Indicating that single-family builders perceive conditions in the new-homes marketplace to be nearly as favorable as they were during last year’s record-breaking sales and production activity, the National Association of Home Builders’ monthly gauge of builder confidence for January is down just slightly from December and poised to rise again on the latest downshift in mortgage rates.

NAHB’s Housing Market Index, released today at the International Builders’ Show in Las Vegas, fell two points to 68 in January – still well ahead of its 64 reading at the start of 2003.

“Coming off the best year in history for single-family home sales and production, builders are set for another very busy year in 2004,” said NAHB President Kent Conine, a home and apartment builder from Dallas. “There’s plenty of momentum in this marketplace.”

“In all, the outlook is quite upbeat,” agreed NAHB Chief Economist David Seiders. “Keep in mind that the January HMI survey was taken before the latest downshift in long-term mortgage rates, so there is good upside potential for this measure heading forward.” The average rate on 30-year mortgages fell from an already attractive 5.85 percent in early January to an even more favorable 5.66 percent last week.

The HMI is derived from a monthly survey of builders that NAHB has been conducting for nearly 20 years. Home builders are asked to rate current sales of single-family homes and sales expectations for the next six months as “good,” “fair,” or “poor.” They are also asked to rate traffic of prospective buyers as “high to very high,” “average” or “low to very low.” Scores for responses to each component are used to calculate a seasonally adjusted index, where any number over 50 indicates that more builders view sales conditions as good than poor. (The HMI has not been gauged below 50 since November of 2001.)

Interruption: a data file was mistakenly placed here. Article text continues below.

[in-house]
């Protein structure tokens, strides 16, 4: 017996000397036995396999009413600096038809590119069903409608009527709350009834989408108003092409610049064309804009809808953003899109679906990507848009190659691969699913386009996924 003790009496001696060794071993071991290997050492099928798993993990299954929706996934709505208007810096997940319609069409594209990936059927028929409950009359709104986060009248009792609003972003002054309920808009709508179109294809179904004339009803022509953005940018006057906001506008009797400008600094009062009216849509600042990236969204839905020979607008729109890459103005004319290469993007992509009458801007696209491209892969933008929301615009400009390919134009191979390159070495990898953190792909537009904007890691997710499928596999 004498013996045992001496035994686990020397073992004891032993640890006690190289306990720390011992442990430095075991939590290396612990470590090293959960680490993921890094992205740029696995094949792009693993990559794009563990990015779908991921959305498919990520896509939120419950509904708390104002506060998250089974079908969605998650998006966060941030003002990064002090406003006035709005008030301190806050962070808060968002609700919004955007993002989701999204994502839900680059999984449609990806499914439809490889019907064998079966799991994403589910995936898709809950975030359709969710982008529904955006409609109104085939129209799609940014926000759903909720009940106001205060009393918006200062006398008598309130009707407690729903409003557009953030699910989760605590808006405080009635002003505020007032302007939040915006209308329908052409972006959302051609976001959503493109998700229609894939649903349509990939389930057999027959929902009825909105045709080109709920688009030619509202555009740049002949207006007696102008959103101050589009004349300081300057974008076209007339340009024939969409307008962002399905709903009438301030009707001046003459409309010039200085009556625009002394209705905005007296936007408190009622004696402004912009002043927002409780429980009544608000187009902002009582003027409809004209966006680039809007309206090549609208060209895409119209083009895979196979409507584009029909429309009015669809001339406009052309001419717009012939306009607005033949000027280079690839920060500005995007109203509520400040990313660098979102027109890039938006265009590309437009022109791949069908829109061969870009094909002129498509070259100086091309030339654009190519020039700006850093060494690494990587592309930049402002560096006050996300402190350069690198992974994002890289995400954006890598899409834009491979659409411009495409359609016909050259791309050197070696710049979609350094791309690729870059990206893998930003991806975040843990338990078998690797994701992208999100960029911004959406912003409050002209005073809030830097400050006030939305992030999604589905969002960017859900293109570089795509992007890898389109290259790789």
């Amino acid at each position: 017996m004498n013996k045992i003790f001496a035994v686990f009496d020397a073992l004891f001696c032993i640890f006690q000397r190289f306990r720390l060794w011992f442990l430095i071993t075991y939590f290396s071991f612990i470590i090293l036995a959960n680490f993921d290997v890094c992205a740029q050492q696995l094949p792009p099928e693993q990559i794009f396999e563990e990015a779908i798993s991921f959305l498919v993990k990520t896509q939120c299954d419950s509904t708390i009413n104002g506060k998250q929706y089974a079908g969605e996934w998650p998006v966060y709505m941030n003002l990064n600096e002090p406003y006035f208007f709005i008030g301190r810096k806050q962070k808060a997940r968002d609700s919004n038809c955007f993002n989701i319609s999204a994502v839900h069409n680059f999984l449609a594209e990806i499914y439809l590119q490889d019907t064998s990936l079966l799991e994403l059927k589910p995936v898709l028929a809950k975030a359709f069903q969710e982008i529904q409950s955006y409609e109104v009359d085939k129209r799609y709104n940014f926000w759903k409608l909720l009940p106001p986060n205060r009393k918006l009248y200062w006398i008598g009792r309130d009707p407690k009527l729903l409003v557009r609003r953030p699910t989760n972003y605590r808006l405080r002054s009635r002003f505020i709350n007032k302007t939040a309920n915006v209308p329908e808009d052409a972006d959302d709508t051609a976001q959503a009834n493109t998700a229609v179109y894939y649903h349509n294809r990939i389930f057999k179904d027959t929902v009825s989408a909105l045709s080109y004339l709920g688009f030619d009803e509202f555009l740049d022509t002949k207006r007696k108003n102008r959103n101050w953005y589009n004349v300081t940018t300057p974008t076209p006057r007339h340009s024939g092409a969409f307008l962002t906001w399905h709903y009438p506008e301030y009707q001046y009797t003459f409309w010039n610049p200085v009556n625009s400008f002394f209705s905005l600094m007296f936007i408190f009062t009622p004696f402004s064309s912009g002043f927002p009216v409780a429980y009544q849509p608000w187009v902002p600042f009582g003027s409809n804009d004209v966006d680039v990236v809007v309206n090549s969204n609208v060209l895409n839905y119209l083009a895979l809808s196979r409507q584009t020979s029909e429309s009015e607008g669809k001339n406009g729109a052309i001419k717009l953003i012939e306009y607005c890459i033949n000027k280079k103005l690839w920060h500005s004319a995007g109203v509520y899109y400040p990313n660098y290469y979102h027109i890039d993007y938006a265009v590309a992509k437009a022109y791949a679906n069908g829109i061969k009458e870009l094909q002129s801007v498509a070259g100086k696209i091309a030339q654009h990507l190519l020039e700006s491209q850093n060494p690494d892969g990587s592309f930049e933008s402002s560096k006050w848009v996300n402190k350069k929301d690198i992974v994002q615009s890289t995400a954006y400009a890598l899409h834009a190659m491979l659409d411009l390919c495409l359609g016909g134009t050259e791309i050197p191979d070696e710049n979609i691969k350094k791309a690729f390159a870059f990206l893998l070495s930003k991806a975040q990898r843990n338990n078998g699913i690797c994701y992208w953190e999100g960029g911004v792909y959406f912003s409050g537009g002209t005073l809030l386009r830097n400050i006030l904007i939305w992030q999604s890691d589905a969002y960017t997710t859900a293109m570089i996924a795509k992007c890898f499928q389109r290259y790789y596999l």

Each of the HMI’s component indexes slipped in January from exceptionally strong levels in the previous month. The index gauging current sales of new single-family homes fell three points to 74, while the indexes gauging sales expectations for the next six months and traffic of prospective buyers each fell two points, to 75 and 50, respectively.

The National Association of Home Builders is a Washington-based trade association representing more than 215,000 members involved in residential and light commercial construction.

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